This week our events begin in Southern California. Early for most of the country of course, but for us it’s truly been a subtle winter at best. My one rescue seedling that’s forged through the cooler months has done quite well through the last bit, though ill-timed and certainly not impressive. Yet.

And no, I don’t recommend a November planting, this just seemed, well, right.

But I digress. It’s event season, that time when dinner parties and birthdays, last minute trips and leisurely afternoons in the garden are out of the question – or more likely postponed until “after Tomatomania”! I guess I should make AT a thing.

And in their place we run around the state with fantastic tomato seedlings, greeting enthusiastic gardeners all over CA who share our zeal for that new dwarf tomato plant that offers great color and production, or the strongest tomato cage, or the newest and best tomato book on the market. (I do hope they’ll be after that one!)

I run down our extensive list and wonder if folks will rally round Sweethearts, a wonderful cherry/grape find of last season or opt for First Mate, Marz Round Green, Siletz, Lavender Lady or Captain Lucky. Yes, tomatoes all, each with a different twist that will excite and entertain us through the summer.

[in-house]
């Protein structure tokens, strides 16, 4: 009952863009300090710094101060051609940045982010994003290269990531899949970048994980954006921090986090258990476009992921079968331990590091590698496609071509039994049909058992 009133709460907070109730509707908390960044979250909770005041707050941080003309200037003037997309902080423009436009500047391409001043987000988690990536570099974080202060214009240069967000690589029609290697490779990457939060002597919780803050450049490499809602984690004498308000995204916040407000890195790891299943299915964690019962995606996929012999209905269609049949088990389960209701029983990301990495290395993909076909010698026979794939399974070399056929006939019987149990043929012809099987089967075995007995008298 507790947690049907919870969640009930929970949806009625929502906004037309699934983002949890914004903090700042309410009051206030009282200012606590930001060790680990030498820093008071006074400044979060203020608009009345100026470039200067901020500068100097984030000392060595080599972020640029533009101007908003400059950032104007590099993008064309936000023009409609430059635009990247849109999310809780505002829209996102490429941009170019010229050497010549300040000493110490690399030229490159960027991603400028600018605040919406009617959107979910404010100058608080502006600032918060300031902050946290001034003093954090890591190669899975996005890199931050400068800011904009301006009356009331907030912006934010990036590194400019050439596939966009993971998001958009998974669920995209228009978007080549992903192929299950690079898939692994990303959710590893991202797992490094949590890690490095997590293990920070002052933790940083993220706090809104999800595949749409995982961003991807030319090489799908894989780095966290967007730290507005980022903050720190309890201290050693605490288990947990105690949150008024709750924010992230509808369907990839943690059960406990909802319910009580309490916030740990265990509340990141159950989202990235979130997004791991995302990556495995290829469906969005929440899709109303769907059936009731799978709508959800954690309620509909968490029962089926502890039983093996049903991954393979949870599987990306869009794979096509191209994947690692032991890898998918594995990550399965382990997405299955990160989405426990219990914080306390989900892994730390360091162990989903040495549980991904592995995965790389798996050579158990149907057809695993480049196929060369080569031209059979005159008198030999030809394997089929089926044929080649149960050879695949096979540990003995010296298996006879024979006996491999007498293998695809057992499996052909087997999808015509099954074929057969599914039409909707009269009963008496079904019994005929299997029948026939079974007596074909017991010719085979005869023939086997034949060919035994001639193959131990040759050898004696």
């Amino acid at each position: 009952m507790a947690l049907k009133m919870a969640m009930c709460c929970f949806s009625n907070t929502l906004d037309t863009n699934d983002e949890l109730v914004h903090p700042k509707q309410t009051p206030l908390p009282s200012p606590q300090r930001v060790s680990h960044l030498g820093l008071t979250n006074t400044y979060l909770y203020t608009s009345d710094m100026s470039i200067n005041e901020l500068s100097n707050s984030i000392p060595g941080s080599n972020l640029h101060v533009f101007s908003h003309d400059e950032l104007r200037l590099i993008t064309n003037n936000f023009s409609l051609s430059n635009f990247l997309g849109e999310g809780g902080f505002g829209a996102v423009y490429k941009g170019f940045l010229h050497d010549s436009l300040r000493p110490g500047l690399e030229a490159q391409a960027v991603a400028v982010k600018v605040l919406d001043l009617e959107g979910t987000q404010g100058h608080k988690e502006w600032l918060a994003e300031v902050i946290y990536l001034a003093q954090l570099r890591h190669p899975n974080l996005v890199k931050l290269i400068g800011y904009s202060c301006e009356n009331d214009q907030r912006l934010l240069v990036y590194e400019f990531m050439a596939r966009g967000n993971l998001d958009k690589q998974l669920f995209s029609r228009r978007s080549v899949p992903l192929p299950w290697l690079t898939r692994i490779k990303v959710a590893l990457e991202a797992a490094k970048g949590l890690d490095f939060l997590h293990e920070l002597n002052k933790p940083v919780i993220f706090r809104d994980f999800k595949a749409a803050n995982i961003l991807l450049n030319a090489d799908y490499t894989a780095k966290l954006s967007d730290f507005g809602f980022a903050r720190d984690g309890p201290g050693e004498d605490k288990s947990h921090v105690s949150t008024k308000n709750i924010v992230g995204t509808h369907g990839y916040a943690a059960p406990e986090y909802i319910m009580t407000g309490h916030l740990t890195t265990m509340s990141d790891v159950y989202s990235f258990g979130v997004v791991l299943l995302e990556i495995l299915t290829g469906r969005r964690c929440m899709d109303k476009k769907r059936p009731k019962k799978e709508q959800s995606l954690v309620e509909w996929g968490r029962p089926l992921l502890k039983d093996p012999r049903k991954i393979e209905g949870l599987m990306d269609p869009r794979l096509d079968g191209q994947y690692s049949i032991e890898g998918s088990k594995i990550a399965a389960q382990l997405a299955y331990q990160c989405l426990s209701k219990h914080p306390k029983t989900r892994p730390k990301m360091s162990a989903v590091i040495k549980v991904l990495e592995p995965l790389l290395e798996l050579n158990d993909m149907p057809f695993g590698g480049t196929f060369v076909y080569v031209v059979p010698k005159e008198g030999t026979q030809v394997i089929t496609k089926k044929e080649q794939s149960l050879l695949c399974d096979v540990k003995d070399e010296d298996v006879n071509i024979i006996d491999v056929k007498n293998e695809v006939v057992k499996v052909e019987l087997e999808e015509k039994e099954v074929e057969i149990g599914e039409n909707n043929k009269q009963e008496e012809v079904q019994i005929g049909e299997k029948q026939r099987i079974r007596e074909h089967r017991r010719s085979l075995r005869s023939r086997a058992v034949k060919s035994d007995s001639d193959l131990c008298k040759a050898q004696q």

It’s a wonderful time for us and we hope for you too. I’m so grateful to the many people who prop me/us up and make it all go as it should and to all those (you) gardeners who inspire us each season.

Sorry we can’t provide elephants but will a new selection called Giant Buffalo Heart do?

Seedlings at Cornerstone Sonoma

When is early too early?

So it’s getting to be tomato season. Finally.

Mother Nature starts the season in my Ojai garden...

As the calendar days tick away and we feel the season arrive it gets harder and harder not to run out to the nursery and start the garden in earnest. Right? Sometimes we can ignore that urgency but other times we just can’t resist.

If your season is teasing you a few weeks too early (Gulf Coast ‘Maniacs you know what I’m talking about – freezing temps interrupt spring urges right?) and temperatures seem to be pointing toward the ground where your tomato garden will go, you have a choice to make. You can plant an “early” tomato, sure, but planting a short season variety like Stupice, Siberian or Oregon Spring doesn’t ensure that this plant will do any better than others when temperatures take a dangerous dip.